Question:

Although no script, playbill, or other theater record survives to provide indisputable
evidence, the presence of several references to a tragic character named
“Hamlet” in another dramatist’s diary entries that predate Shakespeare’s
play by several years indicates that there was probably another revenge tragedy
by that name from which Shakespeare found inspiration for his own play. It is true,
of course, that Shakespeare might have based his play only on earlier versions of
the “Hamlet” legend and not even known of the so-called Ur-Hamlet. But there
is reason to think that Thomas Kyd wrote a play featuring a character by
the name of Hamlet, and Shakespeare’s play bears remarkable similarity to
another Kyd revenge play, The Spanish Tragedy.

The two statements in boldface play which of the following roles?
(A) The first and the second each offer reasons to doubt the veracity of the position
that the author seeks to establish.
(B) The first and the second each provide support for the author’s main point.
(C) The first provides evidence to support the author’s main point; the second is
that point.
(D) The first is an assertion that would undermine the author’s conclusion; the
second is a refutation of that assertion.
(E) The first and the second each undermine a position that the author seeks to
weaken

Solution:

Step 1: Identify the Question Type
In reading the question stem, we see that this Bolded
Statement question is asking us to determine the roles
played by the two statements. We know that the primary
roles in any argument are conclusion and evidence.

Step 2: Untangle the Stimulus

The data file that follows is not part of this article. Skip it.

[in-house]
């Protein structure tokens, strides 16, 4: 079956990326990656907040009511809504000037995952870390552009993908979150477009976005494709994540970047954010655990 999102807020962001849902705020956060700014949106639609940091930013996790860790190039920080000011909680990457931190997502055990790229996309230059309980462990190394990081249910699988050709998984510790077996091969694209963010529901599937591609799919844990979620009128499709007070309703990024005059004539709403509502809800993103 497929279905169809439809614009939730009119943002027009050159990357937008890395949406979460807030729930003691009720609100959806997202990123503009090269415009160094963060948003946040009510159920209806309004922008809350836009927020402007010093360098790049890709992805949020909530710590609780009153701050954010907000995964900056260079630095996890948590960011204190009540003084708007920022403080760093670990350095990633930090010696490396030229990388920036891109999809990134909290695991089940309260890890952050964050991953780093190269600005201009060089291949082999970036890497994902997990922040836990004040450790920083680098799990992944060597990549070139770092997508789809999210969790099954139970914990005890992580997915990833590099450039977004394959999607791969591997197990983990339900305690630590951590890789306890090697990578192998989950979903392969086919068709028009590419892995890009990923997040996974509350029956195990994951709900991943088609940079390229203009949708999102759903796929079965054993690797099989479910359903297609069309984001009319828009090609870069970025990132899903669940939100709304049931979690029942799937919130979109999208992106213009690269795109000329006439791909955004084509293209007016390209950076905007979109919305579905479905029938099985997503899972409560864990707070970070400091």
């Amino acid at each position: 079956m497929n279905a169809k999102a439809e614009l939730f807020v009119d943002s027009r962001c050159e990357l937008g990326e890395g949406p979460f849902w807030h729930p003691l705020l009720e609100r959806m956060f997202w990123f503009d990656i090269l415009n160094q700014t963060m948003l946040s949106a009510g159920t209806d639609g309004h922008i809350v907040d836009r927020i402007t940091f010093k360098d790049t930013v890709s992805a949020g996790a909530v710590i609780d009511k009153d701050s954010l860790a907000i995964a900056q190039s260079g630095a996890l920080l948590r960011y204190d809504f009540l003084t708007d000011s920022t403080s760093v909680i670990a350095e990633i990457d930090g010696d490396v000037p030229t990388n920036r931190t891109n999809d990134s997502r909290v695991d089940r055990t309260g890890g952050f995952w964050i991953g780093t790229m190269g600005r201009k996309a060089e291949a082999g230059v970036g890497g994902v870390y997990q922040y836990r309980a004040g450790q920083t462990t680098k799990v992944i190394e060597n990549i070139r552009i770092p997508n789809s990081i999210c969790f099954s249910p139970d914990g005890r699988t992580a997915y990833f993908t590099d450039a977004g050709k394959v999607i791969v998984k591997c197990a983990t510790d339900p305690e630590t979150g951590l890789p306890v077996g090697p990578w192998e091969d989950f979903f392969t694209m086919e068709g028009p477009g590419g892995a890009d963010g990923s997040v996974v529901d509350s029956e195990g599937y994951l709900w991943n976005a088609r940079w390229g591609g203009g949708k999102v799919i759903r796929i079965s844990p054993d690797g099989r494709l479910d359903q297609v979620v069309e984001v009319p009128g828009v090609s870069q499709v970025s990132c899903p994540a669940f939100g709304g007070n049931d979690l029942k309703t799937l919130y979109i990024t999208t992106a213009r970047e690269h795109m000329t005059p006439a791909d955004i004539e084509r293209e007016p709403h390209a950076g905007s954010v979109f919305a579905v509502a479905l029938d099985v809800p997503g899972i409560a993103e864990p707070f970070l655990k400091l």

The conclusion comes in the middle of the stimulus—that
Shakespeare found inspiration for Hamlet in other revenge
tragedies of the same name. We see that the first bolded
statement is evidence to support this conclusion because
of the keyword indicates. The second statement further
provides evidence to prove that Shakespeare found
inspiration in other revenge tragedies, not just in the
general “Hamlet” legend.

Step 3: Predict the Answer
So, our answer must tell us that both bolded statements
are offered in support of the conclusion.

Step 4: Evaluate the Choices
(B) explains that succinctly—they both provide evidence for
the main point. (A) is a 180. Neither statement undermines
the author’s conclusion. (C) gets it half right. The second
statement, however, is not the main point, just specific
evidence about another play Shakespeare borrowed from
supporting it. (D) completely mixes up the relationship. The
second statement does not refute the first. If anything, they
complement each other. Finally, in (E), while the second
statement undermines the position that Shakespeare found
inspiration in the legends, rather than another tragedy (a
position the author does indeed want to weaken), the first
statement supports the author’s main point directly, not by
undermining a position the author wishes to weaken.